The spike in May NYMEX Crude Oil futures during the pre-market trading session on Wednesday night (Eastern Time) came as a surprise to many traders because, let’s face it, most have us had been lulled to sleep reading about oversupply and rig counts since OPEC decided in late November that it would not support another production cut.
Based on the size of the rally and the subsequent “give back” during the regular session trading hours, it looks as if many traders were unprepared for the news and shifted to panic mode when the news that Saudi Arabia had bombed the Iran-backed Shiite rebels who are taking over neighboring Yemen, hit the market.
Those selling into the rally may have reverted back to the traditional supply and demand fundamentals governing the market. They may have also forgot to do their homework as to why this incident is different from the fighting in Libya, Iran and Syria.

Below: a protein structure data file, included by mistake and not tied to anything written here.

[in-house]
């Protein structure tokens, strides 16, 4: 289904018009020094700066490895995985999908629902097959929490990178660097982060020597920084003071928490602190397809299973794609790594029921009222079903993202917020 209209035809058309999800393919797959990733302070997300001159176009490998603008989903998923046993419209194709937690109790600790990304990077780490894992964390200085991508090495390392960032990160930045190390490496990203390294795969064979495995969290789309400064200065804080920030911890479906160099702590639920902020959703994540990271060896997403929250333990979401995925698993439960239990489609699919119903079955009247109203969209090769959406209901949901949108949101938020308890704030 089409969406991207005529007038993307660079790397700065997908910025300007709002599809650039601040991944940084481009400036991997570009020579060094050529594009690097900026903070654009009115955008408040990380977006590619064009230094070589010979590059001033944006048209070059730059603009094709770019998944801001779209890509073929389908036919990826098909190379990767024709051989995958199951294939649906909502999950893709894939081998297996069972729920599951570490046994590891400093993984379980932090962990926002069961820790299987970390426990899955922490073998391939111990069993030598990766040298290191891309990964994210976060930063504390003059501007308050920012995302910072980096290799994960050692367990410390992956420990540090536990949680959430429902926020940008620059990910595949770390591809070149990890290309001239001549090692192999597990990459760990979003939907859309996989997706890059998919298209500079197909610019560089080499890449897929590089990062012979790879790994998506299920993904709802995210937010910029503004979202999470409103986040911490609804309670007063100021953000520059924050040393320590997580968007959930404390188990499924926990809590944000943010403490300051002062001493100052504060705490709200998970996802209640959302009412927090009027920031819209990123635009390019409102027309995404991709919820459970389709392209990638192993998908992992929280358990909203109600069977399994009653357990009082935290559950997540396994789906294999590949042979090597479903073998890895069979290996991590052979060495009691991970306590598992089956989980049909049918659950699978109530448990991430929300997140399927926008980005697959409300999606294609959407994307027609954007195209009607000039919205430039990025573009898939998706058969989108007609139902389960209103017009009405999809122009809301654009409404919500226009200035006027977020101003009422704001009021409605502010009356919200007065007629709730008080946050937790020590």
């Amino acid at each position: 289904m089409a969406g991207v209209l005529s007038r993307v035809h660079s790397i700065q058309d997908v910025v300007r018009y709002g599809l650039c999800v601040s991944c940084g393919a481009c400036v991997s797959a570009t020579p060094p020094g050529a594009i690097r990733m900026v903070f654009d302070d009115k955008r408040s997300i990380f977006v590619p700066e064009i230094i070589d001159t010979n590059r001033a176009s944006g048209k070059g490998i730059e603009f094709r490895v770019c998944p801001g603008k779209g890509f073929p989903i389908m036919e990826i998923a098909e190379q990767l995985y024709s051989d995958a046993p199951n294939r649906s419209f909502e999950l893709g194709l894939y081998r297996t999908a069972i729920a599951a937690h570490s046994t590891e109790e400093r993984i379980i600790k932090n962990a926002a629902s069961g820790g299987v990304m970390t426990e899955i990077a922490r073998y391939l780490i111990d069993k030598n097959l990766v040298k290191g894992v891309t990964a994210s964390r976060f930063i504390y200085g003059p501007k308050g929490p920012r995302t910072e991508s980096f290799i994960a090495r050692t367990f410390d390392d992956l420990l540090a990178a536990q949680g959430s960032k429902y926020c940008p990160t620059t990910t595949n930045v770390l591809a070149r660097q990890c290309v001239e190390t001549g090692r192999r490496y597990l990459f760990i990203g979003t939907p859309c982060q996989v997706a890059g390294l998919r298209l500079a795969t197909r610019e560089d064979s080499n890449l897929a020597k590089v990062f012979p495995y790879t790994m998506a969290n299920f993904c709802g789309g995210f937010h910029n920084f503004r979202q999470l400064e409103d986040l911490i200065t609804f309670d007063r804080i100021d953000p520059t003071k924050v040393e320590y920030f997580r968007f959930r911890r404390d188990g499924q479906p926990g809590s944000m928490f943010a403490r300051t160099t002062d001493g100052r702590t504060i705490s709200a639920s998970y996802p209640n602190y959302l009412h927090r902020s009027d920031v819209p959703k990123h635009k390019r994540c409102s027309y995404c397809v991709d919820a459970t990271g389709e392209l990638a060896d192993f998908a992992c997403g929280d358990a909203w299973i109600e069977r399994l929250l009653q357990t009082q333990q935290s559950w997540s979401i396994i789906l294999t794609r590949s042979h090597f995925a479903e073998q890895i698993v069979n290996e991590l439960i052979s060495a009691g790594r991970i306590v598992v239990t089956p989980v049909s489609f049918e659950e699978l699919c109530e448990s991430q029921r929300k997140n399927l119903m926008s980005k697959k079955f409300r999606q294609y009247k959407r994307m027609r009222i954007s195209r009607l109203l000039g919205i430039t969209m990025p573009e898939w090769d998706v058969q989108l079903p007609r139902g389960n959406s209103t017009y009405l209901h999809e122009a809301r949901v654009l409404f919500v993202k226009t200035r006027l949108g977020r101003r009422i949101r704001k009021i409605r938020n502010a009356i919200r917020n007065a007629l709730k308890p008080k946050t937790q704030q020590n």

Let’s face it, for almost two years, traders have not reacted to bombing and fighting in the Middle East. If memory serves me right, the last time military action drove the crude oil market higher was in September 2013 when President Obama threatened force against Syria. There was also a similar threat made in September 2012.
After those threats were made, the crude oil market seemed to settle down with traders focusing on the growing oversupply situation. Even when rebel fighters neared Baghdad, the market hardly blinked because we learned…